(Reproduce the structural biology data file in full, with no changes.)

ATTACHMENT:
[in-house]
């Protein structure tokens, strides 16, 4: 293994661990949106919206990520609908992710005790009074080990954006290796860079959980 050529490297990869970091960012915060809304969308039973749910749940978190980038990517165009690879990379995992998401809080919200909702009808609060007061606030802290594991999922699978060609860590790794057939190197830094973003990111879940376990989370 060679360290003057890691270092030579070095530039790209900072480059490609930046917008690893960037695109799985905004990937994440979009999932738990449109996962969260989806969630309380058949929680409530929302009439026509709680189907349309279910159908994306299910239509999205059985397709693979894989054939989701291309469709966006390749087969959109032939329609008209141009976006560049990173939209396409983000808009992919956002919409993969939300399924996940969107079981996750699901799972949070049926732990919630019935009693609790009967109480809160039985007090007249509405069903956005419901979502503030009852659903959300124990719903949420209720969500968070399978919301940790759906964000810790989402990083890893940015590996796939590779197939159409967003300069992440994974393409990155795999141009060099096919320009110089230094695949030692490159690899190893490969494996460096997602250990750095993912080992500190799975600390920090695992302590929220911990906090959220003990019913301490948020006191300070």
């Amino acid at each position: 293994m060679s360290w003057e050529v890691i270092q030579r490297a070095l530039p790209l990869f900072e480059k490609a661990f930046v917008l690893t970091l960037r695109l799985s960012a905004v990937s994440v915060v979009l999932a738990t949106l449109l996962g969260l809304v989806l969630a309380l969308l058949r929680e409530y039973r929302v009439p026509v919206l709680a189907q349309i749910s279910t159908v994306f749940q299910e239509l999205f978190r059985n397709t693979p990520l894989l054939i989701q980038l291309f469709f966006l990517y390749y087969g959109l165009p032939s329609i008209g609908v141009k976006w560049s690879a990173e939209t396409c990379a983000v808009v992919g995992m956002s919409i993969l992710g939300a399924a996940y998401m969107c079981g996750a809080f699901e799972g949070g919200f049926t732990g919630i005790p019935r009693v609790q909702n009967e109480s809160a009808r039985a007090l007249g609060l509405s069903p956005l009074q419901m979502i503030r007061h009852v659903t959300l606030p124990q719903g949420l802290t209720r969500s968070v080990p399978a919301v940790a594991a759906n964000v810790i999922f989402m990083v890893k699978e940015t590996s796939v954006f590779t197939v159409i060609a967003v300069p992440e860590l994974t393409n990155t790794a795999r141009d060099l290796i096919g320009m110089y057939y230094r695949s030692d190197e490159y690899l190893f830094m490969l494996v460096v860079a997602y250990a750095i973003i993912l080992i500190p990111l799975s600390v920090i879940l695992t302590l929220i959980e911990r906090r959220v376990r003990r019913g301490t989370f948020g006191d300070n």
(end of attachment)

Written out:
[in-house]
């Protein structure tokens, strides 16, 4: 293994661990949106919206990520609908992710005790009074080990954006290796860079959980 050529490297990869970091960012915060809304969308039973749910749940978190980038990517165009690879990379995992998401809080919200909702009808609060007061606030802290594991999922699978060609860590790794057939190197830094973003990111879940376990989370 060679360290003057890691270092030579070095530039790209900072480059490609930046917008690893960037695109799985905004990937994440979009999932738990449109996962969260989806969630309380058949929680409530929302009439026509709680189907349309279910159908994306299910239509999205059985397709693979894989054939989701291309469709966006390749087969959109032939329609008209141009976006560049990173939209396409983000808009992919956002919409993969939300399924996940969107079981996750699901799972949070049926732990919630019935009693609790009967109480809160039985007090007249509405069903956005419901979502503030009852659903959300124990719903949420209720969500968070399978919301940790759906964000810790989402990083890893940015590996796939590779197939159409967003300069992440994974393409990155795999141009060099096919320009110089230094695949030692490159690899190893490969494996460096997602250990750095993912080992500190799975600390920090695992302590929220911990906090959220003990019913301490948020006191300070």
């Amino acid at each position: 293994m060679s360290w003057e050529v890691i270092q030579r490297a070095l530039p790209l990869f900072e480059k490609a661990f930046v917008l690893t970091l960037r695109l799985s960012a905004v990937s994440v915060v979009l999932a738990t949106l449109l996962g969260l809304v989806l969630a309380l969308l058949r929680e409530y039973r929302v009439p026509v919206l709680a189907q349309i749910s279910t159908v994306f749940q299910e239509l999205f978190r059985n397709t693979p990520l894989l054939i989701q980038l291309f469709f966006l990517y390749y087969g959109l165009p032939s329609i008209g609908v141009k976006w560049s690879a990173e939209t396409c990379a983000v808009v992919g995992m956002s919409i993969l992710g939300a399924a996940y998401m969107c079981g996750a809080f699901e799972g949070g919200f049926t732990g919630i005790p019935r009693v609790q909702n009967e109480s809160a009808r039985a007090l007249g609060l509405s069903p956005l009074q419901m979502i503030r007061h009852v659903t959300l606030p124990q719903g949420l802290t209720r969500s968070v080990p399978a919301v940790a594991a759906n964000v810790i999922f989402m990083v890893k699978e940015t590996s796939v954006f590779t197939v159409i060609a967003v300069p992440e860590l994974t393409n990155t790794a795999r141009d060099l290796i096919g320009m110089y057939y230094r695949s030692d190197e490159y690899l190893f830094m490969l494996v460096v860079a997602y250990a750095i973003i993912l080992i500190p990111l799975s600390v920090i879940l695992t302590l929220i959980e911990r906090r959220v376990r003990r019913g301490t989370f948020g006191d300070n």